Spreadsheets in legal documents

I have spent a considerable part of today translating the equalisation clauses in our Limited Partnership Agreement into formulas in a spreadsheet. Equalisation payments are made when new investors join a Limited Partnership and they pass from new investors to old investors to compensate the old investors for the additional risk they took by investing first and/or to adjust for changes in the value of the fund’s investments in the period between when the old and new investors invested. They are dependent on a number of inter-related variables which makes them hard to calculate.

That was time I didn’t expect to spend on this task and time I didn’t have. And we still have to get all parties to understand and buy into our spreadsheet so it isn’t over yet.

I’ve been here before too, when implementing anti-dilution clauses after down-rounds.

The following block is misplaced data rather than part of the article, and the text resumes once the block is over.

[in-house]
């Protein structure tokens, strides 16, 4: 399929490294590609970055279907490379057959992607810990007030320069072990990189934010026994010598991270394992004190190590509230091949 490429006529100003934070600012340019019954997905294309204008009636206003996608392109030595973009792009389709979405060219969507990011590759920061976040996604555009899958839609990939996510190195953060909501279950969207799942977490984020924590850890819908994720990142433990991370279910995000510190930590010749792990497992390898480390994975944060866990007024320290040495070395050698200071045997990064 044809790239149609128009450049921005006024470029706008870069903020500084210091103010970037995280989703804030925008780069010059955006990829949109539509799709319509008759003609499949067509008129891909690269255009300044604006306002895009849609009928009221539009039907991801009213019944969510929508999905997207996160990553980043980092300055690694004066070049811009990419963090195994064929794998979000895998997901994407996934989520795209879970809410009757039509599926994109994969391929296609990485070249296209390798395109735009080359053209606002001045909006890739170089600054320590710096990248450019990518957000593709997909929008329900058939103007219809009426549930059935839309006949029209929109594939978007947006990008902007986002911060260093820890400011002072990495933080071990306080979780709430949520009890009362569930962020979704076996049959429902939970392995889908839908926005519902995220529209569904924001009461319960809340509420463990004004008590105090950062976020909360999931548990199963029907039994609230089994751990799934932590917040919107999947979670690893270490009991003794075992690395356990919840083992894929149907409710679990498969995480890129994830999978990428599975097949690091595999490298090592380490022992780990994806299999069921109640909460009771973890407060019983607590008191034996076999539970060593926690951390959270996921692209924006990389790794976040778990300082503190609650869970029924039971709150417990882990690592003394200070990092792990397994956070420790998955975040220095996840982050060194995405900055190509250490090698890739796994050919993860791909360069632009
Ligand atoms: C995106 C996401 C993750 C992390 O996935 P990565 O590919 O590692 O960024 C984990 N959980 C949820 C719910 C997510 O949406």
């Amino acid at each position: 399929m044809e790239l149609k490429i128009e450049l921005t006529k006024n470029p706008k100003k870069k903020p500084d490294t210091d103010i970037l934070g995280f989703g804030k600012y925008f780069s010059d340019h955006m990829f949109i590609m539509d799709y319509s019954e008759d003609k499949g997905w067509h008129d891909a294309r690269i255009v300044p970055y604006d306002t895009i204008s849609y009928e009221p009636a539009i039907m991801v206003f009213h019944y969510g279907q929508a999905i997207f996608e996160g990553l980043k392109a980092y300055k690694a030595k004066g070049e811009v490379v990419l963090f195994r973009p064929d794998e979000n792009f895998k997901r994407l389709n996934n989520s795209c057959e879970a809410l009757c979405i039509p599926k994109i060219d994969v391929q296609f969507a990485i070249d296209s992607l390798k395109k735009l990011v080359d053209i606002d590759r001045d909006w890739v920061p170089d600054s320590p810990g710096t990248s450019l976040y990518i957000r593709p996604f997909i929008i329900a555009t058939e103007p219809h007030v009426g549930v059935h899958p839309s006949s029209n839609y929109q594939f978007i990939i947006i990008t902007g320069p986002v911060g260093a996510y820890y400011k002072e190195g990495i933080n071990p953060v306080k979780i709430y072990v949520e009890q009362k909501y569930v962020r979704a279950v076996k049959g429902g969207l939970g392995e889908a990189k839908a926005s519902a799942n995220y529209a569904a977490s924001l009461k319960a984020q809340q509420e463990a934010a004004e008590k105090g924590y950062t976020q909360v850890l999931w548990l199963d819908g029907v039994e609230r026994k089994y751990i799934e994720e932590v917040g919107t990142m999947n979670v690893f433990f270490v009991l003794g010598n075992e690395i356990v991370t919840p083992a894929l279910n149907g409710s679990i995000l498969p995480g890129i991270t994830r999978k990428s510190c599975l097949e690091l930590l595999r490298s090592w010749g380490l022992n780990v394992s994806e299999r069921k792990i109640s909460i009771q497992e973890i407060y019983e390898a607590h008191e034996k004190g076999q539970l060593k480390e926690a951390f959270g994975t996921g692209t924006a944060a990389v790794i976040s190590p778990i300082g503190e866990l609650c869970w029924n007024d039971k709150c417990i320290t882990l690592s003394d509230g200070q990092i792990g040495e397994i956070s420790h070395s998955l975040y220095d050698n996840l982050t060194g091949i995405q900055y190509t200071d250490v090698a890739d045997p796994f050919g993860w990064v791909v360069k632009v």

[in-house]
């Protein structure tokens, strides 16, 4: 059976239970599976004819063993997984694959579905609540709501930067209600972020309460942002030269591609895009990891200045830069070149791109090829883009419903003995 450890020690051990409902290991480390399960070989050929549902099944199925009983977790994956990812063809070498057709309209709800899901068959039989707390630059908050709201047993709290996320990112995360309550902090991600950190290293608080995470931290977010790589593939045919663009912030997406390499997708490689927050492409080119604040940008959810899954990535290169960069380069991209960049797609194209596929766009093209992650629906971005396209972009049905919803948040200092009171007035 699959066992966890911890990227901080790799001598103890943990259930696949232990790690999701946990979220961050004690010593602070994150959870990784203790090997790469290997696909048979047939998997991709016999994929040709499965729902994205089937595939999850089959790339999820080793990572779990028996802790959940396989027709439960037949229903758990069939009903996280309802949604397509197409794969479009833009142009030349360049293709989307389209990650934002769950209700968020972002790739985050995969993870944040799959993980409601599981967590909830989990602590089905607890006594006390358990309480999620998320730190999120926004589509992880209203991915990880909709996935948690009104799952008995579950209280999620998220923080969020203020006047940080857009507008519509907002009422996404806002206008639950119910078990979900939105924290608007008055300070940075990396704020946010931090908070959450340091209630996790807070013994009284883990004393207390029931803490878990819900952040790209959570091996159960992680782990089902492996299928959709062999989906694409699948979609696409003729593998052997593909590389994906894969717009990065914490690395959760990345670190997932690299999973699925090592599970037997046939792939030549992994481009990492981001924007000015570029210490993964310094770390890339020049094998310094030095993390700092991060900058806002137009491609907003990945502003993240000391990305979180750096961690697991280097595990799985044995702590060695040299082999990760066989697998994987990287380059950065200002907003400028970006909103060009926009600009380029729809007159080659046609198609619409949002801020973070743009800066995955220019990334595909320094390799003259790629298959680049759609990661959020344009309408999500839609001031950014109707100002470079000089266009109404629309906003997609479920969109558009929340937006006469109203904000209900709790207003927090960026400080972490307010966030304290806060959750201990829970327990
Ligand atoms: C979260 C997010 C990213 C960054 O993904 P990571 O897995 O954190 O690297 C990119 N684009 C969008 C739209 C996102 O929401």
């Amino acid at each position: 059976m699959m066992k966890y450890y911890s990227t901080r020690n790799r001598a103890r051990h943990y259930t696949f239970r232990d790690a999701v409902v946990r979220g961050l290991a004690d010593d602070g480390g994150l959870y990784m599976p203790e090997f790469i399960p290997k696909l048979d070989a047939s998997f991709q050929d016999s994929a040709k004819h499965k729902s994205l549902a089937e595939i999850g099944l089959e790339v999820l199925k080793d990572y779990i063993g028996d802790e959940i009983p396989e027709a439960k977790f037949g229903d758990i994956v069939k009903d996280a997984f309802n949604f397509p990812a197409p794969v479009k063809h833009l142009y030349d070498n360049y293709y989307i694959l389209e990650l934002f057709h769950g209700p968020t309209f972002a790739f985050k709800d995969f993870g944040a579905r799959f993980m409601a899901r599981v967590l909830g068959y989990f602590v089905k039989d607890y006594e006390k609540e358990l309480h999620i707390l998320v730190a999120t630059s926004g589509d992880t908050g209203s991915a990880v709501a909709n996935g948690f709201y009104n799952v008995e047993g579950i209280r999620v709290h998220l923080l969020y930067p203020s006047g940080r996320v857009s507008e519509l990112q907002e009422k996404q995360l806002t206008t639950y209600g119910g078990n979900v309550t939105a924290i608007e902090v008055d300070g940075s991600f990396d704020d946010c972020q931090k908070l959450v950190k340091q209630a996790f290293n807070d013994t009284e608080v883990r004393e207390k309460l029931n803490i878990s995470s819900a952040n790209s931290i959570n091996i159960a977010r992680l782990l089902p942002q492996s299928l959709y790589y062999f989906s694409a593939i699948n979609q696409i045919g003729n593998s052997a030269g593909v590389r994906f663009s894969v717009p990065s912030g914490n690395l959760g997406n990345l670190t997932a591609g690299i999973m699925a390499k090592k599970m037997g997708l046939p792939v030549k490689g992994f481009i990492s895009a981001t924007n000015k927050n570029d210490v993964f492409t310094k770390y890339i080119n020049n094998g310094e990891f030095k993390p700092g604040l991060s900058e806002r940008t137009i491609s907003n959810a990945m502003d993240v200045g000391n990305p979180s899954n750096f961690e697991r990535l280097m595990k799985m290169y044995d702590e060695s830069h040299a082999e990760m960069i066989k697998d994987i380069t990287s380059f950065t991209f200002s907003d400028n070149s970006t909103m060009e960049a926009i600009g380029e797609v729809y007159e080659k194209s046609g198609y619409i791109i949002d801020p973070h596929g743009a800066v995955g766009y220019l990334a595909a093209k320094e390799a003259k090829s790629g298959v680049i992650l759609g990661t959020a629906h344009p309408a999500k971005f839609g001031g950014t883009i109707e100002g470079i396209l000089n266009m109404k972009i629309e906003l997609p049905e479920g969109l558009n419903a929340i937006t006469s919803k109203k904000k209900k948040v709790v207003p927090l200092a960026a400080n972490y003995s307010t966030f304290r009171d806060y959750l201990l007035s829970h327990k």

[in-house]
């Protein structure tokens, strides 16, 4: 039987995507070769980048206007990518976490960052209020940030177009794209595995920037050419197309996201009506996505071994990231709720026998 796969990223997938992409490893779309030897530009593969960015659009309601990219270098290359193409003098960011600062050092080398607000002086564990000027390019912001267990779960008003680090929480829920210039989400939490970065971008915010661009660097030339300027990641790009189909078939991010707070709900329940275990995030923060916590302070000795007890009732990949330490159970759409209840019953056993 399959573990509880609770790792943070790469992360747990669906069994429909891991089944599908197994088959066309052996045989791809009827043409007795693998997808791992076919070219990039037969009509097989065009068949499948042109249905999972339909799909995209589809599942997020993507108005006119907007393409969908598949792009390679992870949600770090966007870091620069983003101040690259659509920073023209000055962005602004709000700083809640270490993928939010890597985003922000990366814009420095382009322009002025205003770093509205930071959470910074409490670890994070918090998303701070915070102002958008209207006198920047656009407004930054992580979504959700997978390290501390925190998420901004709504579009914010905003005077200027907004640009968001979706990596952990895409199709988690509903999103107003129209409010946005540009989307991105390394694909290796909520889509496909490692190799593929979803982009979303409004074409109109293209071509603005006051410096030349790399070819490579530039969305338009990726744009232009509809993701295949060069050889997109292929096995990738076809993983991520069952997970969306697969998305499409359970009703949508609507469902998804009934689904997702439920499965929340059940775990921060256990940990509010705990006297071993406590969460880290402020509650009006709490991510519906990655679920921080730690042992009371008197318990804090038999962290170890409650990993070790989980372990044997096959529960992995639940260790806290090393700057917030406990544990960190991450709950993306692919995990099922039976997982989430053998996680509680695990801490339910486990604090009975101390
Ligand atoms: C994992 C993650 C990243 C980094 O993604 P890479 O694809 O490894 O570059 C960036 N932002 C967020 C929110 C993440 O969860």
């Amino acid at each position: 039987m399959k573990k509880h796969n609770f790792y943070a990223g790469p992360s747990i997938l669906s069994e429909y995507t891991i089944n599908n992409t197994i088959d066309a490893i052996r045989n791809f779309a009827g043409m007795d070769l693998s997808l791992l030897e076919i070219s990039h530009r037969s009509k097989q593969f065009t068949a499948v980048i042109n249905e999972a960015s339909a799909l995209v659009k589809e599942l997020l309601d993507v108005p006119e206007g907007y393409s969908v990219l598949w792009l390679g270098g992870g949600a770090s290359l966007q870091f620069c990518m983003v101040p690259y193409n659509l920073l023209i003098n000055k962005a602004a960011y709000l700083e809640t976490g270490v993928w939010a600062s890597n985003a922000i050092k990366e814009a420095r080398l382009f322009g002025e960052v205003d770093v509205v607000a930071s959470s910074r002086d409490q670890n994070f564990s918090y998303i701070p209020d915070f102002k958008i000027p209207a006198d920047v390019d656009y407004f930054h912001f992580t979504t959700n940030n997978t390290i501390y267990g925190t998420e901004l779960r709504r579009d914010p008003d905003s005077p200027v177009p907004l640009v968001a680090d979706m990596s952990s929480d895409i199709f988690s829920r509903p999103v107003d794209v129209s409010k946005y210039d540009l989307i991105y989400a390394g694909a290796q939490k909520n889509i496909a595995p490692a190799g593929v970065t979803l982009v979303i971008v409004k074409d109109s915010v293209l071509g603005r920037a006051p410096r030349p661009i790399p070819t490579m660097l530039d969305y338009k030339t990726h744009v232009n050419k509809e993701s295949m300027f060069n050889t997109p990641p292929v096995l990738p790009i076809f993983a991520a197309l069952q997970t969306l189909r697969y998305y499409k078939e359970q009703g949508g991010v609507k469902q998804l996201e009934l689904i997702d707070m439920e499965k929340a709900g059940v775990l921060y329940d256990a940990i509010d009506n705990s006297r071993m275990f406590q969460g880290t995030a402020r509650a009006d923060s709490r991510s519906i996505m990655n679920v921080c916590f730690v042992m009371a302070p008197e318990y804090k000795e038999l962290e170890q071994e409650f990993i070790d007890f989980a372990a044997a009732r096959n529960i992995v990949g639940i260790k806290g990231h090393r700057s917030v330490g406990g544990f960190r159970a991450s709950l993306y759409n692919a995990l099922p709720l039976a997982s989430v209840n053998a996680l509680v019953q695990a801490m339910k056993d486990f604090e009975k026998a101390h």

It shouldn’t be necessary.

Rather than imperfectly describe formulas in legal documents we should be able to capture them precisely in a Google Sheet or Excel and append the file to the legal document. Then we would have definitive reference calculations that everybody could use saving time and eliminating scope for disagreement over interpretation.

I believe my former employer Operis have started doing this in the project finance arena, attaching complex models of entire projects to legal contracts which are referred to in clauses determining how payments change under different circumstances.

In time the Blockchain might be a better solution to this problem, but spreadsheets would work today without further development of software.